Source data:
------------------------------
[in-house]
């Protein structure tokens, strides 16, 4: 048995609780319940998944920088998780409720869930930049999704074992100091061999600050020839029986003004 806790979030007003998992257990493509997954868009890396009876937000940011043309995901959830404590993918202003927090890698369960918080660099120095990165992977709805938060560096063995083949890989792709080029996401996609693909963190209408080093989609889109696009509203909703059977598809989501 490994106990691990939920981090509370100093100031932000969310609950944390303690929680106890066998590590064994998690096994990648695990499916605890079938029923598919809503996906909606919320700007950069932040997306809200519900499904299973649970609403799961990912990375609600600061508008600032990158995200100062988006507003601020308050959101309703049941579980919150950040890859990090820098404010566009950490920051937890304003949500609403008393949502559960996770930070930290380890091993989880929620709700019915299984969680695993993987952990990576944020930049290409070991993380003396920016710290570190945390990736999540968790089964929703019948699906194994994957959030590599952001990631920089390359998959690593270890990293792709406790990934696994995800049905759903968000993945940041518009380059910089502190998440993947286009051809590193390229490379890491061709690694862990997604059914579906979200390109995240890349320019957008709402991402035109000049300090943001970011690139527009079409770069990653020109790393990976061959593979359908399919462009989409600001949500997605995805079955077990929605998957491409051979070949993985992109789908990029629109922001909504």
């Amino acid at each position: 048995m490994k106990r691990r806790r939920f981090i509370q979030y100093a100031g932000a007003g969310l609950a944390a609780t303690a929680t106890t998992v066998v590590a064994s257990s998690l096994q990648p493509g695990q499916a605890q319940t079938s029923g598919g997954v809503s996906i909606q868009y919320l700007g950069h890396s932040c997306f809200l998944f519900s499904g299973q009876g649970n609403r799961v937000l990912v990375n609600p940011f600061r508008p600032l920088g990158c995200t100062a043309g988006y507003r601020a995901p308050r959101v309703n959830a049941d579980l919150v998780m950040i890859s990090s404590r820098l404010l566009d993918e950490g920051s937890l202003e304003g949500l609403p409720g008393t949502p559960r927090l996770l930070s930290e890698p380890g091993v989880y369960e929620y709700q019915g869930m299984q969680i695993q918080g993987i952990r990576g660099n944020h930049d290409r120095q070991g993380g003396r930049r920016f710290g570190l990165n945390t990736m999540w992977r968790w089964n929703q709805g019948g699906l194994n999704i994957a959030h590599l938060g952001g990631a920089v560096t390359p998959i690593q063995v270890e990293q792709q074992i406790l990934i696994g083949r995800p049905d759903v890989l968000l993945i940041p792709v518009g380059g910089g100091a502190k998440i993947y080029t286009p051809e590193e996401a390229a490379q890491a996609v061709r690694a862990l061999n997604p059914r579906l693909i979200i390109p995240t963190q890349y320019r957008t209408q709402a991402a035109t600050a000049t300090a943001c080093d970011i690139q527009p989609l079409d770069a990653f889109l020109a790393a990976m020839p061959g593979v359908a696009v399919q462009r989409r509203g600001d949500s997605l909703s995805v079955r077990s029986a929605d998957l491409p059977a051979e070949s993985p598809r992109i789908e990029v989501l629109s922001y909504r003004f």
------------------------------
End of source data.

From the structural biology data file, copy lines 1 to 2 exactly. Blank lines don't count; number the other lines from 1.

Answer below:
[in-house]
């Protein structure tokens, strides 16, 4: 048995609780319940998944920088998780409720869930930049999704074992100091061999600050020839029986003004 806790979030007003998992257990493509997954868009890396009876937000940011043309995901959830404590993918202003927090890698369960918080660099120095990165992977709805938060560096063995083949890989792709080029996401996609693909963190209408080093989609889109696009509203909703059977598809989501 490994106990691990939920981090509370100093100031932000969310609950944390303690929680106890066998590590064994998690096994990648695990499916605890079938029923598919809503996906909606919320700007950069932040997306809200519900499904299973649970609403799961990912990375609600600061508008600032990158995200100062988006507003601020308050959101309703049941579980919150950040890859990090820098404010566009950490920051937890304003949500609403008393949502559960996770930070930290380890091993989880929620709700019915299984969680695993993987952990990576944020930049290409070991993380003396920016710290570190945390990736999540968790089964929703019948699906194994994957959030590599952001990631920089390359998959690593270890990293792709406790990934696994995800049905759903968000993945940041518009380059910089502190998440993947286009051809590193390229490379890491061709690694862990997604059914579906979200390109995240890349320019957008709402991402035109000049300090943001970011690139527009079409770069990653020109790393990976061959593979359908399919462009989409600001949500997605995805079955077990929605998957491409051979070949993985992109789908990029629109922001909504």